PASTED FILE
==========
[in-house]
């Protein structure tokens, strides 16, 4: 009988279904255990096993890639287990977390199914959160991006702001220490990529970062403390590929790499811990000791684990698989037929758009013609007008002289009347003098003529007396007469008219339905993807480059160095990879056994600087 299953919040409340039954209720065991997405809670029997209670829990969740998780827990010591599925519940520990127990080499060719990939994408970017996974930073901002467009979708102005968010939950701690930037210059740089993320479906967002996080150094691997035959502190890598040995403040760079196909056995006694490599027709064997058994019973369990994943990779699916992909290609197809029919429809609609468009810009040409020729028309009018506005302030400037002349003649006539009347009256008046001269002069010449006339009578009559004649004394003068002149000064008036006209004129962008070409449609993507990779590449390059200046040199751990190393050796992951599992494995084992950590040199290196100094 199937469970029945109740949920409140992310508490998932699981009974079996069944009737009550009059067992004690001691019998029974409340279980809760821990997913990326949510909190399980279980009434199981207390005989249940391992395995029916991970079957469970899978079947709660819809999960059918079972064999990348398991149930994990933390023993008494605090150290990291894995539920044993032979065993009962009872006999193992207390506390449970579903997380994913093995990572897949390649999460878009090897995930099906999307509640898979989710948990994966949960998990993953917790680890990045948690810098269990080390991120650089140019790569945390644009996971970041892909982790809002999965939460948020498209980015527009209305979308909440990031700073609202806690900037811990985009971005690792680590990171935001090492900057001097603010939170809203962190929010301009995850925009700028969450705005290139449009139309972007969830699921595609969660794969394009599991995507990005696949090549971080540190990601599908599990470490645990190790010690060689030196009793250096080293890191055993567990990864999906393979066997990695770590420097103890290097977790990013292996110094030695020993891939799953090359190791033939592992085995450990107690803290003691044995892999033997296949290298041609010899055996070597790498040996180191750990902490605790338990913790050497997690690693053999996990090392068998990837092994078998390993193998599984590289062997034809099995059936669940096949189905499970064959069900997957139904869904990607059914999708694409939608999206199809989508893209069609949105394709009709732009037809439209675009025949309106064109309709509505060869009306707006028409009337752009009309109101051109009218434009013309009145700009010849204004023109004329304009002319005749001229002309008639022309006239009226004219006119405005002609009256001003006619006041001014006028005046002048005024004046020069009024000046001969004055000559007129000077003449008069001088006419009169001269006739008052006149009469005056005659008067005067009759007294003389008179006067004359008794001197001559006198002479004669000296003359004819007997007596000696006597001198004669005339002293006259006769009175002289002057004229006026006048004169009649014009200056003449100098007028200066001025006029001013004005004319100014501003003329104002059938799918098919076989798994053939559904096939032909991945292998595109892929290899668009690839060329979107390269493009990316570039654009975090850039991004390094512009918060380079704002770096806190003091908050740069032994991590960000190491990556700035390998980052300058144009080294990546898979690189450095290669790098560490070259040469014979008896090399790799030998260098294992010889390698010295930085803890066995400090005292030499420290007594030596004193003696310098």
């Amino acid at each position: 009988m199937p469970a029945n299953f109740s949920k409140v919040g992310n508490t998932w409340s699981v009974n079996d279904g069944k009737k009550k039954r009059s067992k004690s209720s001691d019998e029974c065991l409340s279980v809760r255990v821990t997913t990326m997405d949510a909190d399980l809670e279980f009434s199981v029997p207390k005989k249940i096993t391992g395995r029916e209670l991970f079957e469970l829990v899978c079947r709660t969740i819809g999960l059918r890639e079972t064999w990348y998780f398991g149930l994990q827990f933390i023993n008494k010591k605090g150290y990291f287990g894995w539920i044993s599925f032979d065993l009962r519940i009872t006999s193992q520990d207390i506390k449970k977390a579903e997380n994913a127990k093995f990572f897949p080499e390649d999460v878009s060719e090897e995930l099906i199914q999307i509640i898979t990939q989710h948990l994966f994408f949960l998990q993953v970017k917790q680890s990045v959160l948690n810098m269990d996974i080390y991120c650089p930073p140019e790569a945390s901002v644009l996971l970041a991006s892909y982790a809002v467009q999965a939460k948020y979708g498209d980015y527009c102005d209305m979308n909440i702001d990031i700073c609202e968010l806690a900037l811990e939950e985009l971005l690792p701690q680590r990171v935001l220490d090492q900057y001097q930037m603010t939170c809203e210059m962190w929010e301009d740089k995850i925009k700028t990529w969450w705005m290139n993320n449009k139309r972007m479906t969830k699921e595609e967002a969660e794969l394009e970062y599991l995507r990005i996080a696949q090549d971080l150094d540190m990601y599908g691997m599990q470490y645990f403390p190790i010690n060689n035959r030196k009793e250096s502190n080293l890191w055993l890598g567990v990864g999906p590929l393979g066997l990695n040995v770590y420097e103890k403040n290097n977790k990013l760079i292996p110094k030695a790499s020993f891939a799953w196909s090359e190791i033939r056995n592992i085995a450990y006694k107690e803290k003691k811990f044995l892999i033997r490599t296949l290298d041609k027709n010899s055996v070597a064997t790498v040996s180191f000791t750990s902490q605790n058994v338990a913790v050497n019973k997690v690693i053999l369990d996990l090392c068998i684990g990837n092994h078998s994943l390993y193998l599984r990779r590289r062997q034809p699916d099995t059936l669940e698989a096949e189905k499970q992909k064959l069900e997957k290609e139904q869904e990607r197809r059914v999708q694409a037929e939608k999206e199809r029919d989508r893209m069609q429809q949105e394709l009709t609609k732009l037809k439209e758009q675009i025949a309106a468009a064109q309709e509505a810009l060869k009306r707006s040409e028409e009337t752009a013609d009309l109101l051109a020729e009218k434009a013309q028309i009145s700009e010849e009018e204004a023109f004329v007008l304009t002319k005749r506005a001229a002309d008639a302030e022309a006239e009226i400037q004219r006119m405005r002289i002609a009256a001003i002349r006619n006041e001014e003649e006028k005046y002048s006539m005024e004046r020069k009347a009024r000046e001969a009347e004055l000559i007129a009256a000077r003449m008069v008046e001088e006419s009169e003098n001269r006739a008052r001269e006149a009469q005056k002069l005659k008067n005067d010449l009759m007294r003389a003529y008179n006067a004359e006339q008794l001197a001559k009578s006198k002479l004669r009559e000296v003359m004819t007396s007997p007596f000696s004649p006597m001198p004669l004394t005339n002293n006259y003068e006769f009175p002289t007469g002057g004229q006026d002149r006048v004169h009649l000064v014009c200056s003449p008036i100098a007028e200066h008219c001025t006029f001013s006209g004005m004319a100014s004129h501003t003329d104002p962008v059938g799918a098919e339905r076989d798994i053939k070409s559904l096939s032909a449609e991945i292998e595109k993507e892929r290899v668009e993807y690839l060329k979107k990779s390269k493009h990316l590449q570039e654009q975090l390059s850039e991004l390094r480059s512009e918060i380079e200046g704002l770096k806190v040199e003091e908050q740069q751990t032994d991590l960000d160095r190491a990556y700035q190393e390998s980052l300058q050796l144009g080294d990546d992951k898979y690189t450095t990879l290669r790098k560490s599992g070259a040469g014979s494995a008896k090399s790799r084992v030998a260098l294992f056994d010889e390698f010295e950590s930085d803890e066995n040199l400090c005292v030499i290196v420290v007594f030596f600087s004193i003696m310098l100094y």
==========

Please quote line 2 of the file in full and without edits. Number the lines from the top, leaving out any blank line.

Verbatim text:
């Protein structure tokens, strides 16, 4: 009988279904255990096993890639287990977390199914959160991006702001220490990529970062403390590929790499811990000791684990698989037929758009013609007008002289009347003098003529007396007469008219339905993807480059160095990879056994600087 299953919040409340039954209720065991997405809670029997209670829990969740998780827990010591599925519940520990127990080499060719990939994408970017996974930073901002467009979708102005968010939950701690930037210059740089993320479906967002996080150094691997035959502190890598040995403040760079196909056995006694490599027709064997058994019973369990994943990779699916992909290609197809029919429809609609468009810009040409020729028309009018506005302030400037002349003649006539009347009256008046001269002069010449006339009578009559004649004394003068002149000064008036006209004129962008070409449609993507990779590449390059200046040199751990190393050796992951599992494995084992950590040199290196100094 199937469970029945109740949920409140992310508490998932699981009974079996069944009737009550009059067992004690001691019998029974409340279980809760821990997913990326949510909190399980279980009434199981207390005989249940391992395995029916991970079957469970899978079947709660819809999960059918079972064999990348398991149930994990933390023993008494605090150290990291894995539920044993032979065993009962009872006999193992207390506390449970579903997380994913093995990572897949390649999460878009090897995930099906999307509640898979989710948990994966949960998990993953917790680890990045948690810098269990080390991120650089140019790569945390644009996971970041892909982790809002999965939460948020498209980015527009209305979308909440990031700073609202806690900037811990985009971005690792680590990171935001090492900057001097603010939170809203962190929010301009995850925009700028969450705005290139449009139309972007969830699921595609969660794969394009599991995507990005696949090549971080540190990601599908599990470490645990190790010690060689030196009793250096080293890191055993567990990864999906393979066997990695770590420097103890290097977790990013292996110094030695020993891939799953090359190791033939592992085995450990107690803290003691044995892999033997296949290298041609010899055996070597790498040996180191750990902490605790338990913790050497997690690693053999996990090392068998990837092994078998390993193998599984590289062997034809099995059936669940096949189905499970064959069900997957139904869904990607059914999708694409939608999206199809989508893209069609949105394709009709732009037809439209675009025949309106064109309709509505060869009306707006028409009337752009009309109101051109009218434009013309009145700009010849204004023109004329304009002319005749001229002309008639022309006239009226004219006119405005002609009256001003006619006041001014006028005046002048005024004046020069009024000046001969004055000559007129000077003449008069001088006419009169001269006739008052006149009469005056005659008067005067009759007294003389008179006067004359008794001197001559006198002479004669000296003359004819007997007596000696006597001198004669005339002293006259006769009175002289002057004229006026006048004169009649014009200056003449100098007028200066001025006029001013004005004319100014501003003329104002059938799918098919076989798994053939559904096939032909991945292998595109892929290899668009690839060329979107390269493009990316570039654009975090850039991004390094512009918060380079704002770096806190003091908050740069032994991590960000190491990556700035390998980052300058144009080294990546898979690189450095290669790098560490070259040469014979008896090399790799030998260098294992010889390698010295930085803890066995400090005292030499420290007594030596004193003696310098």